WASHINGTON—Cherry blossoms symbolize the arrival of spring in Washington. A colder spring this year made the peak period for the cherry blossoms arrive two days late, according to the National Park Service. But the trees are still magnificent to behold and will be in bloom after the peak, which happened around April 3.
Every year beginning the last week of March, Washington celebrates Japan’s gift of the cherry blossom trees, symbol of the enduring friendship between the people of Japan and the United States. This year marks the 99th anniversary of the gift. The two-week-long festival officially runs from March 26 to April 10.
Japanese Ambassador Ichiro Fujisaki, Washington Mayor Vincent Gray, and Congresswoman Eleanor Holmes Norton attended the opening ceremony in the National Building Museum on March 26.
Fujisaki spoke of Japan’s tragedy: "Everything started on what I call 3/11—earthquake, tsunami and nuclear incident—and we are still struggling. This is a very tough fight, but the consolation is that people around the world are trying to be with us."
He said that Japan needs help, and the United States sent one of the first rescue teams and military support. He expressed his deep appreciation for the United States.
"Really, we need your assistance, and you're giving that to us," he said.
Norton, who represents the District of Columbia in Congress, said the flowers will be a reminder of Japan's resiliency.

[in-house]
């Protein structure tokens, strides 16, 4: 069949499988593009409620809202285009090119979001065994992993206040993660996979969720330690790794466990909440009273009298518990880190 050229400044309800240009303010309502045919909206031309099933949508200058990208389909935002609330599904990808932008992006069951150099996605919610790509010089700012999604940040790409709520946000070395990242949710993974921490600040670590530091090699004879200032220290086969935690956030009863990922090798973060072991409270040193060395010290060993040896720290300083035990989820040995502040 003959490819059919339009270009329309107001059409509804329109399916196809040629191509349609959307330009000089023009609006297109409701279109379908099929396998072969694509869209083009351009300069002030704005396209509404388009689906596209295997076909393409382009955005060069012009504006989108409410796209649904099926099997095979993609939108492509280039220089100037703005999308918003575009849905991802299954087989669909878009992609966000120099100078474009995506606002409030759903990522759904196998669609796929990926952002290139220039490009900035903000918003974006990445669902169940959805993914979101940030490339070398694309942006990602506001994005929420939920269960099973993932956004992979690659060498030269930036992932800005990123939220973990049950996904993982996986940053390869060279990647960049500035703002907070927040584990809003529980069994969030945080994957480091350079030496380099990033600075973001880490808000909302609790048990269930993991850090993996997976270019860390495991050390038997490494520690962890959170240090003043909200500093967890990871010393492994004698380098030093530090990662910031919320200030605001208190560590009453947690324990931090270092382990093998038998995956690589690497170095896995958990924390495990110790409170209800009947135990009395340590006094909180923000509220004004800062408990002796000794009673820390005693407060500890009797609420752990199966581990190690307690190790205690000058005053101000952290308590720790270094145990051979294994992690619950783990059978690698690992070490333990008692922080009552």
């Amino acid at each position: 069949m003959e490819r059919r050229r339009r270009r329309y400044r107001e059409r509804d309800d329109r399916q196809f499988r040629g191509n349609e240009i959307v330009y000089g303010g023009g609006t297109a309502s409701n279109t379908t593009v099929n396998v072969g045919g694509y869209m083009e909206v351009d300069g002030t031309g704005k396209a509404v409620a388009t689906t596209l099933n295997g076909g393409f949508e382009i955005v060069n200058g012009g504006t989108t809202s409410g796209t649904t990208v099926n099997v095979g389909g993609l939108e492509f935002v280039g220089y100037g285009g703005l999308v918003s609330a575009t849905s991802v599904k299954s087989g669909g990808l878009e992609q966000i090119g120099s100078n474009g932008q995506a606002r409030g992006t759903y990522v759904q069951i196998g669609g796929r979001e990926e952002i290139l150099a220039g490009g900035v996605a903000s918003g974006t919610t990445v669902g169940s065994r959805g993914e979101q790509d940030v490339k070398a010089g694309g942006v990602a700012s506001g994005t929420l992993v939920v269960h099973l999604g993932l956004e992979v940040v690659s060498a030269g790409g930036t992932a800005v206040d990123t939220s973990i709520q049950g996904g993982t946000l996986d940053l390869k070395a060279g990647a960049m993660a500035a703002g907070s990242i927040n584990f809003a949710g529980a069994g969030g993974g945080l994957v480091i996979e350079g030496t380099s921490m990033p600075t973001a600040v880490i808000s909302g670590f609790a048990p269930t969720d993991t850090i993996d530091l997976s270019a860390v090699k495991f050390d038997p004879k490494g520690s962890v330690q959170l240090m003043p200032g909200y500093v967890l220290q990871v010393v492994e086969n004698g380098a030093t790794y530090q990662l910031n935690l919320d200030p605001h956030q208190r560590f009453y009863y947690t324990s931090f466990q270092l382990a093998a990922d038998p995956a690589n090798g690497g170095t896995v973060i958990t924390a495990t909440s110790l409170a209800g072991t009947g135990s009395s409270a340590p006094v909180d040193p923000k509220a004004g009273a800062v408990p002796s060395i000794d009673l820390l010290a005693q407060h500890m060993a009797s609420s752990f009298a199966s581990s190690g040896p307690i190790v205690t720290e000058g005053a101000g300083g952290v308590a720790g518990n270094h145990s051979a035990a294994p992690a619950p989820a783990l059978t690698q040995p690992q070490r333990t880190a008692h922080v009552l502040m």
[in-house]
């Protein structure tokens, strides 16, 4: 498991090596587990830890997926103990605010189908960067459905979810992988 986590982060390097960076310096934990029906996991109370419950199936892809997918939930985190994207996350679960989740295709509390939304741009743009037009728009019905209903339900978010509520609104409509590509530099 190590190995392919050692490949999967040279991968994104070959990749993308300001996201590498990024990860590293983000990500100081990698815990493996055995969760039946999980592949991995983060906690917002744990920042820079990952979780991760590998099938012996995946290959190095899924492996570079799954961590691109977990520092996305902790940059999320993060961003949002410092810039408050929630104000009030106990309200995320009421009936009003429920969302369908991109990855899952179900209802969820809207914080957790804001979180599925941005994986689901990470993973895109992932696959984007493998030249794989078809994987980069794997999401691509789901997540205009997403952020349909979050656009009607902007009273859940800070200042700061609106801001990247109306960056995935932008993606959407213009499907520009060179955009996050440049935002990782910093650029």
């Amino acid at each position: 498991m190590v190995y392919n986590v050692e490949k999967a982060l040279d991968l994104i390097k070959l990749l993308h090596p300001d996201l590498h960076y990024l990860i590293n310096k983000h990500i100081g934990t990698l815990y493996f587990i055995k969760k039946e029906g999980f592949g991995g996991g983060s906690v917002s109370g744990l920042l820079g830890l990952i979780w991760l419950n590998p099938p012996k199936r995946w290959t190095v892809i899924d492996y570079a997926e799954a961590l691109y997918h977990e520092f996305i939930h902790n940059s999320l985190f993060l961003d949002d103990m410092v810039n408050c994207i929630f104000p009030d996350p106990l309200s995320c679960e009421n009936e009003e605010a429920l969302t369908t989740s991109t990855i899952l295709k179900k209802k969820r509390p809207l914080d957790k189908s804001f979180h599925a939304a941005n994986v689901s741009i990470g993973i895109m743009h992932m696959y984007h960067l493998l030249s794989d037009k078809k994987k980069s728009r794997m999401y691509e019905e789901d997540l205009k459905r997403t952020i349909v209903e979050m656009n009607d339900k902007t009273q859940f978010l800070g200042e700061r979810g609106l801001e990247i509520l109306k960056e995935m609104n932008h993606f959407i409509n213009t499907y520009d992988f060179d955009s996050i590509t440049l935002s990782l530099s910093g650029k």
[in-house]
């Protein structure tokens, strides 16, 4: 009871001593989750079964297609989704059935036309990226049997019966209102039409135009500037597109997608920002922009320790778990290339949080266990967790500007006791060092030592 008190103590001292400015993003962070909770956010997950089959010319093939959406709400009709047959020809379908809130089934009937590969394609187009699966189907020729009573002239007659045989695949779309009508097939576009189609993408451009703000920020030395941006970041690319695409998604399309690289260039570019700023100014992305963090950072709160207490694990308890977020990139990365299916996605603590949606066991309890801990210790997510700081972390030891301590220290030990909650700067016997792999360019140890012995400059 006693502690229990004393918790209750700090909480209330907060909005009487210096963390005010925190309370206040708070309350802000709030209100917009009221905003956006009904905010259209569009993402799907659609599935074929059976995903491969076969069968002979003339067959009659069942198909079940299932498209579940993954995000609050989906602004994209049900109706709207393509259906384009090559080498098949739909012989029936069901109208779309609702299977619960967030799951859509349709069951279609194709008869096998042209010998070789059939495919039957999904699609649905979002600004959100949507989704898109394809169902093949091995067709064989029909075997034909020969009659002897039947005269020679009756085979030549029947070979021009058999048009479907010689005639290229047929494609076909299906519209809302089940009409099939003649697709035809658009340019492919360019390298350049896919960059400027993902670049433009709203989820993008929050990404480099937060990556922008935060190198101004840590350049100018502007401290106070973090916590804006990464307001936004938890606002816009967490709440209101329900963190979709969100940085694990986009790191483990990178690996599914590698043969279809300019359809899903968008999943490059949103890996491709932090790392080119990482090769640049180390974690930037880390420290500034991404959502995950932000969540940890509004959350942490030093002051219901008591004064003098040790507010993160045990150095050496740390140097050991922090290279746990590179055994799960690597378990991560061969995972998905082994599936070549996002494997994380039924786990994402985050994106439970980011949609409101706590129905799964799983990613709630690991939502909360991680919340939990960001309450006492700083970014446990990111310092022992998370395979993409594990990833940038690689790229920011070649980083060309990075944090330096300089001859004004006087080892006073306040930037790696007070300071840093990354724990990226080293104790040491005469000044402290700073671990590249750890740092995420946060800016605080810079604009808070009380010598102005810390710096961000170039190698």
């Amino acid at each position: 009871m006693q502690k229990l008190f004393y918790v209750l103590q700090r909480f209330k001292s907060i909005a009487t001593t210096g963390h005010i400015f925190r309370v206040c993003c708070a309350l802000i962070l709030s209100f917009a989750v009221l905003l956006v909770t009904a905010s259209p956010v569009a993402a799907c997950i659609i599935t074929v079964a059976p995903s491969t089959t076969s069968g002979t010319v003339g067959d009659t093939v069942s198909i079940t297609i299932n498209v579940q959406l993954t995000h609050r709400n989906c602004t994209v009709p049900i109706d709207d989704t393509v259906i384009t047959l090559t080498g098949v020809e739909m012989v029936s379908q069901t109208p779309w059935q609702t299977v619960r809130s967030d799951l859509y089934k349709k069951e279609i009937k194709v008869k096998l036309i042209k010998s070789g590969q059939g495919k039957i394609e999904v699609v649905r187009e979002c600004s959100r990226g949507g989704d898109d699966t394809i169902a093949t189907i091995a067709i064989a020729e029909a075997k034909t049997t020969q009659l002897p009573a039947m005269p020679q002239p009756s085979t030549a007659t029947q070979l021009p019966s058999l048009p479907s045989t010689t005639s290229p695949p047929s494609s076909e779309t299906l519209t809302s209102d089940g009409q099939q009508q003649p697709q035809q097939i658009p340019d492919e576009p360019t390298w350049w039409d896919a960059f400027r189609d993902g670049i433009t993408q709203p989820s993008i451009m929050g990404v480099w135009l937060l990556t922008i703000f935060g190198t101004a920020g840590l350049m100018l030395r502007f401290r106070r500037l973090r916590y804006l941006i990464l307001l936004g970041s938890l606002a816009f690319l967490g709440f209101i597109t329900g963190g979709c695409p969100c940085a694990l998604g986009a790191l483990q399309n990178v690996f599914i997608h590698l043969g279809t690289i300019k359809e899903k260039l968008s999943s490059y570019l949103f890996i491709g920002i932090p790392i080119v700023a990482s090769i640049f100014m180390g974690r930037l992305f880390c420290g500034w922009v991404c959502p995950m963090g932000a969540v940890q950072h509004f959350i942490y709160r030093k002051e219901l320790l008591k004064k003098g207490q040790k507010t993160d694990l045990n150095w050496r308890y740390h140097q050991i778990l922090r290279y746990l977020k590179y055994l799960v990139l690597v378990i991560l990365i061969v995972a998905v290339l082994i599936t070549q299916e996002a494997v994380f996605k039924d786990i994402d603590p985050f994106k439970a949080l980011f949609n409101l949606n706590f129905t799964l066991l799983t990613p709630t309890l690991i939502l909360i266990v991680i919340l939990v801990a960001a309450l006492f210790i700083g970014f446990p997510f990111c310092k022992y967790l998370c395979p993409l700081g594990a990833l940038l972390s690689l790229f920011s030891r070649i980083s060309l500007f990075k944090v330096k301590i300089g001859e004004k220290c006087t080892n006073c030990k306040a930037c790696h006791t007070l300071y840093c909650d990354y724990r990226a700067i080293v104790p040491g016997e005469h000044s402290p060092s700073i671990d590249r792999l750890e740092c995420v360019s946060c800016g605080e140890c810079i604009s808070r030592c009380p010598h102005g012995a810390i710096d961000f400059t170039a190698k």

"This year, the cherry blossoms will remind the world to stand for Japan," Norton said.
Gray said, “The Cherry Blossom Festival represents the deep friendship and kinship between the people in Japan and the people in the United States.” The mayor urged everyone who comes to the festival to keep the people in Japan in their prayers and thoughts.
The tradition began with a gift of trees from Japan in 1912. First lady Helen Herron Taft and Viscountess Chinda, the wife of Japan's ambassador, planted the first two cherry trees near the Tidal Basin on March 27, 1912. The Cherry Blossom Festival started in 1935, and has become an annual two-week, citywide event featuring more than 200 international cultural performances.No festival took place during World War II, but the custom was revived in 1947. In 1965, Japan sent another 3,800 cherry trees to Washington.